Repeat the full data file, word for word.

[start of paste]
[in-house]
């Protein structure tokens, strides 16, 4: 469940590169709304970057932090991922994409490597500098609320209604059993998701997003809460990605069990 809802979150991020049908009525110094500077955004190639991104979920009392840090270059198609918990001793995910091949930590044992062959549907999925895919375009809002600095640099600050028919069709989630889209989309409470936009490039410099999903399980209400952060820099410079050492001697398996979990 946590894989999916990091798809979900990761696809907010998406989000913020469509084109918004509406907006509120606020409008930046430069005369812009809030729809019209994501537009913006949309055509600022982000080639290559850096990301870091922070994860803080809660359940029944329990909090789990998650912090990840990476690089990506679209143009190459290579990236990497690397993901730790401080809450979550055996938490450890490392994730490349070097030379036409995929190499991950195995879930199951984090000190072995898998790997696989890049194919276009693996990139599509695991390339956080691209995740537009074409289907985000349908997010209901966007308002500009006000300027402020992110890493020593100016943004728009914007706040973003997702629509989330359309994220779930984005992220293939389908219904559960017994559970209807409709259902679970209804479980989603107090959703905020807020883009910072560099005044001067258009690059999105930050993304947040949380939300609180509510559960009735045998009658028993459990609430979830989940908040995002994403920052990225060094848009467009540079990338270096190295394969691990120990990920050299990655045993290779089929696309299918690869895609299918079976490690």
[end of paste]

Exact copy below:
[in-house]
């Protein structure tokens, strides 16, 4: 469940590169709304970057932090991922994409490597500098609320209604059993998701997003809460990605069990 809802979150991020049908009525110094500077955004190639991104979920009392840090270059198609918990001793995910091949930590044992062959549907999925895919375009809002600095640099600050028919069709989630889209989309409470936009490039410099999903399980209400952060820099410079050492001697398996979990 946590894989999916990091798809979900990761696809907010998406989000913020469509084109918004509406907006509120606020409008930046430069005369812009809030729809019209994501537009913006949309055509600022982000080639290559850096990301870091922070994860803080809660359940029944329990909090789990998650912090990840990476690089990506679209143009190459290579990236990497690397993901730790401080809450979550055996938490450890490392994730490349070097030379036409995929190499991950195995879930199951984090000190072995898998790997696989890049194919276009693996990139599509695991390339956080691209995740537009074409289907985000349908997010209901966007308002500009006000300027402020992110890493020593100016943004728009914007706040973003997702629509989330359309994220779930984005992220293939389908219904559960017994559970209807409709259902679970209804479980989603107090959703905020807020883009910072560099005044001067258009690059999105930050993304947040949380939300609180509510559960009735045998009658028993459990609430979830989940908040995002994403920052990225060094848009467009540079990338270096190295394969691990120990990920050299990655045993290779089929696309299918690869895609299918079976490690």